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Top 10 Education Stories

Mack Brown, Meria Carstarphen, and the rest of the gang

By Richard Whittaker, Fri., Jan. 3, 2014

AISD Board
AISD Board
Photo by John Anderson

1) A Vote of No Confidence AISD voters handed Superintendent Meria Carstarphen an embarrassing defeat at the ballot box in May by rejecting two of the district's four bond initiatives. Now the question is, will voters back a long-delayed tax rollback election, tentatively planned for next November?

2) A New Future for Eastside Memor­ial After years under constant threat of closure, the Texas Education Agency, AISD, and the East Austin community came together to create a new plan for the campus, with the nationally acclaimed Johns Hopkins Talent Development Secondary coming in as a collaborative partner.

3) Back to the Courts The Texas public school finance system is unconstitutional. That was the preliminary ruling from Judge John Dietz in February, but the case is far from over. In June, Dietz said he'd reopen the hearings in January, to examine whether extra funding approved by lawmakers in the legislative session really changed anything.

4) A Vocation for Education There was a tectonic shakeup in education with the passage of House Bill 5, a major overhaul of graduation requirements that opens a more vocational track.

5) The New Segregationists In January, AISD trustees took the controversial vote to turn two middle school campuses – Pearce and Garcia – into single-sex academies, starting in the 2014-15 school year. Trustee Cheryl Bradley argued that the trials and tribulations of middle school are "easier if you're going to do that in a setting where everybody looks like you."

6) One Last Thumb in the Eye After the AISD Board of Trustees canceled its contract with IDEA Public Schools to run Allan Elementary as a charter school, the private group relocated in June – and took the Allan name and the bulldog mascot with them. Now the Allan neighborhood is discussing what should be on the campus, with a bilingual­ middle school leading the options.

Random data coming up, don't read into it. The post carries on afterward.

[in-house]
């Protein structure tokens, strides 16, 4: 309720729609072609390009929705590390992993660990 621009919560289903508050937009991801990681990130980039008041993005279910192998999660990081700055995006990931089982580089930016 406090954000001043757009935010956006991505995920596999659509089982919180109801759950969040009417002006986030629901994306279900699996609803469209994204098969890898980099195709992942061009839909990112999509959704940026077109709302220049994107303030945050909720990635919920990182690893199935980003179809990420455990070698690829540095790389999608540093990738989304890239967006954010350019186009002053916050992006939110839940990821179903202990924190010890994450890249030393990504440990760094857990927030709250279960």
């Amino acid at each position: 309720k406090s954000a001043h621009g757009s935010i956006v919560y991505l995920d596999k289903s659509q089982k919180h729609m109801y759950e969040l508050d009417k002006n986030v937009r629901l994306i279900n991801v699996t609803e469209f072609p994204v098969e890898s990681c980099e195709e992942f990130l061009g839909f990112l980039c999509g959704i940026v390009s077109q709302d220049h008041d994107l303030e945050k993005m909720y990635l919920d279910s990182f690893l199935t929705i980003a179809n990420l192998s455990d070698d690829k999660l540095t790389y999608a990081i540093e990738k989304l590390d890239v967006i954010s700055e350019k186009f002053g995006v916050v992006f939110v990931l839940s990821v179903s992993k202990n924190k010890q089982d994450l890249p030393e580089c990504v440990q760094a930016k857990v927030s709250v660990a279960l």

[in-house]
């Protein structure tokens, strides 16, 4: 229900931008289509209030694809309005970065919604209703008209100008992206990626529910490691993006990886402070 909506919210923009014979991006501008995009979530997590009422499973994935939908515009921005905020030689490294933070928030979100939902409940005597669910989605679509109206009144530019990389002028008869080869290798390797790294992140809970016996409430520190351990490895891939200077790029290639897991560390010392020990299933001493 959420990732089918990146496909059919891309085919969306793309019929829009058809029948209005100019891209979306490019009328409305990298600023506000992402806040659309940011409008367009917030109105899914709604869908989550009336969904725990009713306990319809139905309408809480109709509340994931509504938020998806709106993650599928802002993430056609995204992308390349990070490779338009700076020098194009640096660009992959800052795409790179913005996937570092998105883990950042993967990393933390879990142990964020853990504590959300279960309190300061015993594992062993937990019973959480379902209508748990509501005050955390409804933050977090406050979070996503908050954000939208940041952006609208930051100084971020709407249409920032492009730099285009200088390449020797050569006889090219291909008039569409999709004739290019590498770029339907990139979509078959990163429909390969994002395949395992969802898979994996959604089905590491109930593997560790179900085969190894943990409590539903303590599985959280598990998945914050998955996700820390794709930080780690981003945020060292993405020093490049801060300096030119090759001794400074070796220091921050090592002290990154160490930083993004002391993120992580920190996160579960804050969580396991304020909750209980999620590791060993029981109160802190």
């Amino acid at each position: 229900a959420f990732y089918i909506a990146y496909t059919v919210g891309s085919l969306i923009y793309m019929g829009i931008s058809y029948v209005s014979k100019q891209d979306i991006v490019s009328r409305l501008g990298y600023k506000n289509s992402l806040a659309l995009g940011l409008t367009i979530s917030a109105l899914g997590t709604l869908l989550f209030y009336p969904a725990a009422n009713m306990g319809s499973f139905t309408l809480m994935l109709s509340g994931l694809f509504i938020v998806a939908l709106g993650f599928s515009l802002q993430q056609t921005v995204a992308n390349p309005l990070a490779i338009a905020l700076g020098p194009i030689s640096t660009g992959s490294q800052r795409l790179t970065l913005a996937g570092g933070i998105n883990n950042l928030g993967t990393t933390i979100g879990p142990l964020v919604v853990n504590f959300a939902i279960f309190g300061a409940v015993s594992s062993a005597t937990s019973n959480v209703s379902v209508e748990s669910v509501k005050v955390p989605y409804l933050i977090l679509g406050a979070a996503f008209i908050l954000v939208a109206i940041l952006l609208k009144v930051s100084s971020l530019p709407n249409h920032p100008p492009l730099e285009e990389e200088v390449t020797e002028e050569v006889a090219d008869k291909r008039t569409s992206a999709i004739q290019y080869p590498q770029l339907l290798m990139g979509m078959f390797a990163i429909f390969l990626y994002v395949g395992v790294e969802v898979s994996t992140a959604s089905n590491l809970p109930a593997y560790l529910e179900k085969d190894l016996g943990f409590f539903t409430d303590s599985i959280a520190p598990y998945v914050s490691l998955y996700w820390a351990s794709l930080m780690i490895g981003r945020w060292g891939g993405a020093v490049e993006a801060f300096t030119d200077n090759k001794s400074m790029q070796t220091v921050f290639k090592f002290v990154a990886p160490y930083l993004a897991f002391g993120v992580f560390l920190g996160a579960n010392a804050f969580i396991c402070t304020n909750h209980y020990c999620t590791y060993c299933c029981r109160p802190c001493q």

7) The Dome and the Tower An armistice of sorts was declared in the ugly fight between UT President Bill Powers and some members of the UT System Board of Reg­ents on Dec. 12, when System President Francisco Cigarroa recommended that Powers be retained as president. Meanwhile, in a nearly unprecedented step, the Texas House of Representatives began impeachment hearings against Regent Wallace Hall, claiming that he abused his office.

8) ACC vs. the ACA Austin Community College was accused of taking the liberal out of liberal education when the administration proposed limiting adjunct staff hours so they would not have to provide them medical coverage under the Affordable Care Act.

9) Evolution Now, Evolution Forever After years of pandering to the religious right, in December the State Board of Educa­tion rejected calls from creationists to dump new science textbooks for having too much science in them. As the Texas Freedom Network joked, the SBOE gave evolution an opposable thumbs up.

10) Bye, Bye, Mack No more Mack Brown Mondays, as UT's highest-paid employee announced Dec. 14 that he will step down as football coach after the Alamo Bowl. His voluntary exit caused far more media hubbub than the ongoing layoffs among academic staff.

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